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Comparative insights into the saccharification potentials of a relatively unexplored but robust Penicillium funiculosum glycoside hydrolase 7 cellobiohydrolase.

Ogunmolu, F. E., Jagadeesha, N. B. K., Kumar, R., Kumar, P., Gupta, D. & Yazdani, S. S. (2017). Biotechnology for Biofuels, 10(71).

Background: GH7 cellobiohydrolases (CBH1) are vital for the breakdown of cellulose. We had previously observed the enzyme as the most dominant protein in the active cellulose-hydrolyzing secretome of the hypercellulolytic ascomycete—Penicillium funiculosum (NCIM1228). To understand its contributions to cellulosic biomass saccharification in comparison with GH7 cellobiohydrolase from the industrial workhorse—Trichoderma reesei, we natively purified and functionally characterized the only GH7 cellobiohydrolase identified and present in the genome of the fungus. Results: There were marginal differences observed in the stability of both enzymes, with P. funiculosum (PfCBH1) showing an optimal thermal midpoint (Tm) of 68°C at pH 4.4 as against an optimal Tm of 65°C at pH 4.7 for T. reesei (TrCBH1). Nevertheless, PfCBH1 had an approximate threefold lower binding affinity (Km), an 18-fold higher turnover rate (kcat), a sixfold higher catalytic efficiency as well as a 26-fold higher enzyme-inhibitor complex equilibrium dissociation constant (Ki) than TrCBH1 on p-nitrophenyl-β-D-lactopyranoside (pNPL). Although both enzymes hydrolyzed cellooligomers (G2–G6) and microcrystalline cellulose, releasing cellobiose and glucose as the major products, the propensity was more with PfCBH1. We equally observed this trend during the hydrolysis of pretreated wheat straws in tandem with other core cellulases under the same conditions. Molecular dynamic simulations conducted on a homology model built using the TrCBH1 structure (PDB ID: 8CEL) as a template enabled us to directly examine the effects of substrate and products on the protein dynamics. While the catalytic triads—EXDXXE motifs—were conserved between the two enzymes, subtle variations in regions enclosing the catalytic path were observed, and relations to functionality highlighted. Conclusion: To the best of our knowledge, this is the first report about a comprehensive and comparative description of CBH1 from hypercellulolytic ascomycete—P. funiculosum NCIM1228, against the backdrop of the same enzyme from the industrial workhorse—T. reesei. Our study reveals PfCBH1 as a viable alternative for CBH1 from T. reesei in industrial cellulase cocktails.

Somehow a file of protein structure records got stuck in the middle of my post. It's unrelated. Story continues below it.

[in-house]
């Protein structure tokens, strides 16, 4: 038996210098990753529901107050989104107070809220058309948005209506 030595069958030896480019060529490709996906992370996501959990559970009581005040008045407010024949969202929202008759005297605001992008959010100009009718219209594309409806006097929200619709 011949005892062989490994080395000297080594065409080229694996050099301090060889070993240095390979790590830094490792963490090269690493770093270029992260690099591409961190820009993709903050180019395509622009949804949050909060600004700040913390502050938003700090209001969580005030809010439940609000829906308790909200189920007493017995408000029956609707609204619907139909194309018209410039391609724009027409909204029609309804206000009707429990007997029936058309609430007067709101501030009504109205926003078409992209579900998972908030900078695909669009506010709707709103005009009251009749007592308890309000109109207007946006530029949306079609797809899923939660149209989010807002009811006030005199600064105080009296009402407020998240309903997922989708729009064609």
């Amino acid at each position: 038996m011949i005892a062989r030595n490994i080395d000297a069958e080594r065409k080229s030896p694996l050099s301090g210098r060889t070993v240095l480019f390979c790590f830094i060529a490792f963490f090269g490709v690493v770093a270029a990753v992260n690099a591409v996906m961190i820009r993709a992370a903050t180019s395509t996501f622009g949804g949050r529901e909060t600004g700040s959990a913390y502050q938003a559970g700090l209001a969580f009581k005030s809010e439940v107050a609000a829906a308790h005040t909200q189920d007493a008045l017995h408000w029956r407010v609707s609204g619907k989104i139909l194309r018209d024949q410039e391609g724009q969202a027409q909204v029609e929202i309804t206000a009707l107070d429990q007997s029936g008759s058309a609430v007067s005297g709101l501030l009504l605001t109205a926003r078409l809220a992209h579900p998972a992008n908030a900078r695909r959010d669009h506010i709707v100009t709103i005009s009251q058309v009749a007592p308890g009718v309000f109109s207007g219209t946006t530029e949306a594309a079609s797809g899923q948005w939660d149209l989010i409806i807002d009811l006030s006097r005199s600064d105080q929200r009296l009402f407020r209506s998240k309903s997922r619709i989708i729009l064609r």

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Pure enzyme cocktails tailored for the saccharification of sugarcane bagasse pretreated by using different methods.

Kim, I. J., Lee, H. J. & Kim, K. H. (2017). Process Biochemistry, 57, 167-174.

The compositions and physical properties of pretreated lignocellulose vary depending on pretreatment methods; therefore, enzyme cocktails specific to pretreatments are desired for efficient saccharification of lignocellulose. Here, enzyme cocktails consisting of three pure lignocellulolytic enzymes endoglucanase (EG), cellobiohydrolase (CBH) and endoxylanase (XN) with a fixed amount of β-glucosidase were tailored for acid- and alkali-pretreated sugarcane bagasse (ACID and ALKALI, respectively). Based on a mixture design, the optimal mass ratios of EG, CBH, and XN were determined to be 61.25:38.73:0.02 and 53.99:34.60:11.41 for ACID and ALKALI, respectively. The optimized enzyme cocktail yielded a higher or comparable amount of reducing sugars from the hydrolysis of ACID and ALKALI when compared to that obtained using commercial cellulase mixtures. Using the commercial and easily available pure enzymes, this simple method for the in-house preparation of an enzyme cocktail specific to pretreated lignocellulose consisting of only four enzymes with a high level of hydrolysis will be helpful for achieving enzymatic saccharification in the lignocellulose-based biorefinery.

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Safety Information
Symbol : GHS08
Signal Word : Danger
Hazard Statements : H334
Precautionary Statements : P261, P284, P304+P340, P342+P311, P501
Safety Data Sheet